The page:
A chapter of Tim Harford’s book Messy: The Power of Disorder to Transform Our Lives that has stuck with me discusses work spaces. In a 2010 experiment, subjects were placed in one of four office spaces. The first was lean, in other words spartan. The second started as the lean space then was enriched with some decorative elements. In the third case, the subjects had the same enriched space, but were invited to arrange the decorative elements to their liking, including having pieces removed if they wished.
In the final case, the subjects were again invited to place elements where they wanted, but then the experimenter went in and re-rearranged everything to the original enriched layout. The researchers labeled this fourth case as the disempowered office, as it was the space that engendered the lowest productivity and lowest morale.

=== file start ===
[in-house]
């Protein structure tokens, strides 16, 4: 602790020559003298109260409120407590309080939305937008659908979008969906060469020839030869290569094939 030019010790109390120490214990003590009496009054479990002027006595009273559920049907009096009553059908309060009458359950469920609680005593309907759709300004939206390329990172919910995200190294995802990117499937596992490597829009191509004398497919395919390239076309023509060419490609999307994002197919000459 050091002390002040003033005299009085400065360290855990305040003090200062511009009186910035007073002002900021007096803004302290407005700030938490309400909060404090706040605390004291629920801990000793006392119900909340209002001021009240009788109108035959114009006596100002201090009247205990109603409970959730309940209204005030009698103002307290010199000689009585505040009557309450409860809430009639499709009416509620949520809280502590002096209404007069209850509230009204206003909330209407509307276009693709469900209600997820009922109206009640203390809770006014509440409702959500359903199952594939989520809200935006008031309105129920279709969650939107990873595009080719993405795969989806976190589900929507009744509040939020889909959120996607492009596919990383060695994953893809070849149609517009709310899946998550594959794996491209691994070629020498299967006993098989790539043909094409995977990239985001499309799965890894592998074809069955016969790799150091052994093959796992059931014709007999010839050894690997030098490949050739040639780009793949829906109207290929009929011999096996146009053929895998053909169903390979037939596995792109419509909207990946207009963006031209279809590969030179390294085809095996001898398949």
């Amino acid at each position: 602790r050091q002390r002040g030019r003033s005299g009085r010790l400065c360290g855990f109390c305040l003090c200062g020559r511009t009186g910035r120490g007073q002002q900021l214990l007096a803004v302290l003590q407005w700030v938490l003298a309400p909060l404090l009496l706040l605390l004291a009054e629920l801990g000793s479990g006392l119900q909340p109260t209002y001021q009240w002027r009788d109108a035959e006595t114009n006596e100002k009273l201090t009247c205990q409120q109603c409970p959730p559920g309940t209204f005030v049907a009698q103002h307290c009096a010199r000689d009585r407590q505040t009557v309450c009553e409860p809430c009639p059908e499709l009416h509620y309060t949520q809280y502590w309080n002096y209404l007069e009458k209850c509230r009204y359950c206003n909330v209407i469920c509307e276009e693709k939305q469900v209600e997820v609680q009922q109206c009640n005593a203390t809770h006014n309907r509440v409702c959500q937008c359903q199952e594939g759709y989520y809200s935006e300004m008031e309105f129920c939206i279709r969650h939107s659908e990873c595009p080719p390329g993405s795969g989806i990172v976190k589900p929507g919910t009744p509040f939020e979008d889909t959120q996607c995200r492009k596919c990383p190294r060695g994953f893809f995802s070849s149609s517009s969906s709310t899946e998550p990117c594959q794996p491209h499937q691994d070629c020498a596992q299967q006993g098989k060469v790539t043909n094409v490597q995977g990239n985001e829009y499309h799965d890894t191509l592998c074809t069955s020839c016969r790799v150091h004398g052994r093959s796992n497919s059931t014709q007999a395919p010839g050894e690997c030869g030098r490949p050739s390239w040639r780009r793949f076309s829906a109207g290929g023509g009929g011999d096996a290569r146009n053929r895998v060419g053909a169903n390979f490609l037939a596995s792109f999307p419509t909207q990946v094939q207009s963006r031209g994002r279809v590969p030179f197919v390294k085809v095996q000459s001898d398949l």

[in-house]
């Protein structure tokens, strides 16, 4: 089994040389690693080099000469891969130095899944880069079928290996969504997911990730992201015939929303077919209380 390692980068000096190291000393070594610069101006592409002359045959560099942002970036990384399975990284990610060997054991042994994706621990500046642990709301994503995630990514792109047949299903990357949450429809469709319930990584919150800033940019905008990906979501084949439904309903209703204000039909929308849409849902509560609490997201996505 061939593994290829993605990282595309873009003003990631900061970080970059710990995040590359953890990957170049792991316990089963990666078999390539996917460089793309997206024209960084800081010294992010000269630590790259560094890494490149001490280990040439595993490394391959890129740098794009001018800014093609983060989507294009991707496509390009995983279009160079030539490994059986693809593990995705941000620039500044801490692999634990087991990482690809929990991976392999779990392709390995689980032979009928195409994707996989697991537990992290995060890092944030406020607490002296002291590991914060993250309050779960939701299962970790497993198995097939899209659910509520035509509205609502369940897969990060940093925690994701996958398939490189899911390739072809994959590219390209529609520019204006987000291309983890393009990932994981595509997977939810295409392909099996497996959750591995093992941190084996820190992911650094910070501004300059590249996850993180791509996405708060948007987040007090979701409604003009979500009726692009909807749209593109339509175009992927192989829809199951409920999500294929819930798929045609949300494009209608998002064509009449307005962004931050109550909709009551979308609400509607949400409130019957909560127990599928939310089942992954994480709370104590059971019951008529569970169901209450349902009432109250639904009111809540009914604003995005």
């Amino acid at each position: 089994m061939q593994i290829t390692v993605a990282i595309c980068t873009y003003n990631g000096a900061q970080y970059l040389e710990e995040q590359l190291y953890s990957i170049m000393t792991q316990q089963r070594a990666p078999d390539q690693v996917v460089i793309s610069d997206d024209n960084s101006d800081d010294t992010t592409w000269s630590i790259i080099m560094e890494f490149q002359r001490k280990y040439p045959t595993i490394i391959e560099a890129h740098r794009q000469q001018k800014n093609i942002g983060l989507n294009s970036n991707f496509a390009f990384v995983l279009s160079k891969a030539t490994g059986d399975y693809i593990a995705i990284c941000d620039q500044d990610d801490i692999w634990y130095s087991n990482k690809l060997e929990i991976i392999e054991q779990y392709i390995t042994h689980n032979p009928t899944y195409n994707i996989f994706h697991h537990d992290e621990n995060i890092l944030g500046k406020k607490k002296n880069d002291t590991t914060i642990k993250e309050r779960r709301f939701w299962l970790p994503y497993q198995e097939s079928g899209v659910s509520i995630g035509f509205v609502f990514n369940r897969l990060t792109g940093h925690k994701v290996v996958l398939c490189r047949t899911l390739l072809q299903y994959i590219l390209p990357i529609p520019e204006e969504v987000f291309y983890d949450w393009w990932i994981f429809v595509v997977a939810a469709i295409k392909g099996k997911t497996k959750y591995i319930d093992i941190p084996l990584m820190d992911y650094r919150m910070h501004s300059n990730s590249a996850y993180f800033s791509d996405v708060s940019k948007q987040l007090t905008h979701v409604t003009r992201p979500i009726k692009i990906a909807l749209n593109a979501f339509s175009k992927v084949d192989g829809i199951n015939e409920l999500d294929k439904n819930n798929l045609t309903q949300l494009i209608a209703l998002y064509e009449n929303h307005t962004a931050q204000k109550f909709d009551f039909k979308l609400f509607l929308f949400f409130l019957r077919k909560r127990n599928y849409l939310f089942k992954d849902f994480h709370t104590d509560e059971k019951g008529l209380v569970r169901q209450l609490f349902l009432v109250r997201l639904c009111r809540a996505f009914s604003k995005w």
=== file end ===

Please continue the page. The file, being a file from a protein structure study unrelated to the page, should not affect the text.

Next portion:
Perhaps not surprisingly, the third case, where the occupant had control of the space’s arrangement, was the most productive, the empowered office. Subjects in the empowered space got 30% more done than in the lean office, and 15% more than in the enriched space.
Those in the disempowered office expressed many negative reactions, including boredom, physical discomfort, dislike of the work they were doing, and dislike of the company whose work they were doing.
The results of this experiment give me pause as I think of how we control the physical space our students work in. We often decide some pretty major things, such as what goes on the walls and the seating arrangements. We use our perfect penmanship to write directives on the whiteboard. The classroom is the students’ primary work space, yet they have no voice in deciding what it looks like.
In 12 Ways to Upgrade Your Classroom Design, Jennifer Gonzalez explores the question of classroom design, and offers specific ideas on how to improve the appeal and effectiveness of classrooms, all with little or no budget. The first of the twelve points? “Ask your students.”